Pro-lifers are expressing disappointment following the recent federal by-election to replace staunchly pro-life and pro-family MP Sharon Hayes in the riding of Port Moody-Coquitlam, B.C. Hayes, a member of the Reform party, was forced to resign because of her husband’s severely ill health.

Liberal Lou Sekora won the riding over seven other candidates in the by-election March 30, winning 39 per cent of the popular vote and outdistancing his nearest competitor – Reform candidate Jim Cunningham – by almost 1,100 votes. According to Christian Heritage Party leader Ron Gray, none of the candidates in the by-election was pro-life and so his party encouraged voters to spoil their ballots by writing in the name “Baby Doe.”

The measure came following Cunningham’s confirmation that, although he was personally pro-life, he had agreed to sign Reform’s so-called anti-conscience pledge, which binds an MP to follow his or her constituents’ wishes on issues such as abortion and euthanasia regardless of personal moral convictions.

Gray said the CHP decided not to field a candidate based on Cunningham’s initial refusal to sign the pledge. If Cunningham had followed through, he would have joined Alberta Reform MP Jason Kenney, who also refused to sign the pledge prior to the 1997 federal election but was nominated and elected nonetheless.

However, Gray later reported that Cunningham gave in and signed.

“There were three things that determined the outcome of the by-election,” Gray told The Interim. “The first is that Lou Sekora is a political powerhouse in the riding, with long roots. The second is the fact that Jim (Cunningham) was from outside the riding. And the third is the fact that he signed the anti-conscience pledge.

“If Jim had taken a strong stand and refused to sign it, he would have drawn a lot of Sharon Hayes’s old supporters to vote for him. But the moral ambiguity of the Reform party left Sharon’s supporters confused, so they just stayed home.”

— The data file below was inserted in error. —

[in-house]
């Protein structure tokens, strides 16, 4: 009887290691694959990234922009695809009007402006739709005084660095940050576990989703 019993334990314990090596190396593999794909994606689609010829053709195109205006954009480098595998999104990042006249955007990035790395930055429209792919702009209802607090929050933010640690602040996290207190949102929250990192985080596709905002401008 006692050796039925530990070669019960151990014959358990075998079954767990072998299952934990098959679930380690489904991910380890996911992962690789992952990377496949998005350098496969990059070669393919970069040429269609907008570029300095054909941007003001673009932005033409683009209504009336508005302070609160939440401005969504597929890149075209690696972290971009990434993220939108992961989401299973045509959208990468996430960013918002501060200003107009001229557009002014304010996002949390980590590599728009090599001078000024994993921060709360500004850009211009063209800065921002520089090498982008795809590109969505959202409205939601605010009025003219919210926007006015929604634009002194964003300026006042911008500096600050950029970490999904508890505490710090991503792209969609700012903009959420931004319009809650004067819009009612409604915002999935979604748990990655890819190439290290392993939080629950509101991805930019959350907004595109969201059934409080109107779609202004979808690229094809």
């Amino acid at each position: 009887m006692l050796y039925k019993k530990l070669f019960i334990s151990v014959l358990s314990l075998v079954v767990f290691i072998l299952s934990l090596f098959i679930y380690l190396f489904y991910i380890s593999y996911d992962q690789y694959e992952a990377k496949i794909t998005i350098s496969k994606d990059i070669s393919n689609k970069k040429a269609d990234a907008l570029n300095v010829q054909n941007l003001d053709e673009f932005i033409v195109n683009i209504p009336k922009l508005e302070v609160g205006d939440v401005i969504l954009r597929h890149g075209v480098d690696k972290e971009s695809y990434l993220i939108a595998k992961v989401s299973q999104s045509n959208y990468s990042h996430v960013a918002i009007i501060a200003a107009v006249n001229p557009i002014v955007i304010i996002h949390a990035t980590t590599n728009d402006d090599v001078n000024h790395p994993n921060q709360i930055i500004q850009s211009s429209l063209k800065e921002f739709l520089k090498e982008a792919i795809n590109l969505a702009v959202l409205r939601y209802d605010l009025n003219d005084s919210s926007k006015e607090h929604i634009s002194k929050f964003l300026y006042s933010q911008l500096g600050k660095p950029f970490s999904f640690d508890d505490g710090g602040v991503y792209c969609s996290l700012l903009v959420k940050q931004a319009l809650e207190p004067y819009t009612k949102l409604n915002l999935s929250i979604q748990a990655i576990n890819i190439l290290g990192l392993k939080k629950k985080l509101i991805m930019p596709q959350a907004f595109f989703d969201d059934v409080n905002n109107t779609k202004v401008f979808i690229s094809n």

Gray said Sekora cannot be considered pro-life. “I have never heard Lou Sekora defend the cause of life. I was born and grew up here in British Columbia, where his political life has been. If he has said anything, he has said it so quietly and in such a corner that it doesn’t appear to be an issue for him.”

He added that Sekora is currently enmeshed in legal complications acquired in the course of 15 years’ service as mayor of Coquitlam. “There are suits pending against him. It is alleged that he received campaign contributions from developers, yet continued to sit in on council decisions that affected developers.”

Sekora, a widower with one grown daughter, was first elected as an alderman to the Coquitlam municipal council in 1972, and became mayor in 1983. During his first term as mayor, he also served as potentate of the Burnaby-based headquarters of the B.C. Shriners.

He has a long background in the hospitality industry, and spent many years working in hotels, restaurants, catering and food processing. He currently owns and operates a Burnaby deli.

“Canadians are looking for those who can make this country work, and those who can bring us together,” Sekora said following his by-election win. “Canadians are rejecting people that try to split Canadians, or work Canadians against Canadians.”

Sekora’s win led some observers to posit that it was a harbinger of the Canadian public’s swing toward leftist politics.

“Right-wing agenda fading from scene,” read the headline to a column by Carol Goar in the liberal Toronto Star. “Here at home, there are numerous signs that the pendulum is shifting away from the right,” she wrote. “There is a gap, waiting to be filled, on the political spectrum. But it’s not on the far right.”

National affairs columnist Rosemary Speirs, also writing in the Toronto Star, claimed proponents of family values have “generally been in the minority,” compared to those who favor individual rights. “Reform is the only political party officially espousing the traditional family unit,” she said.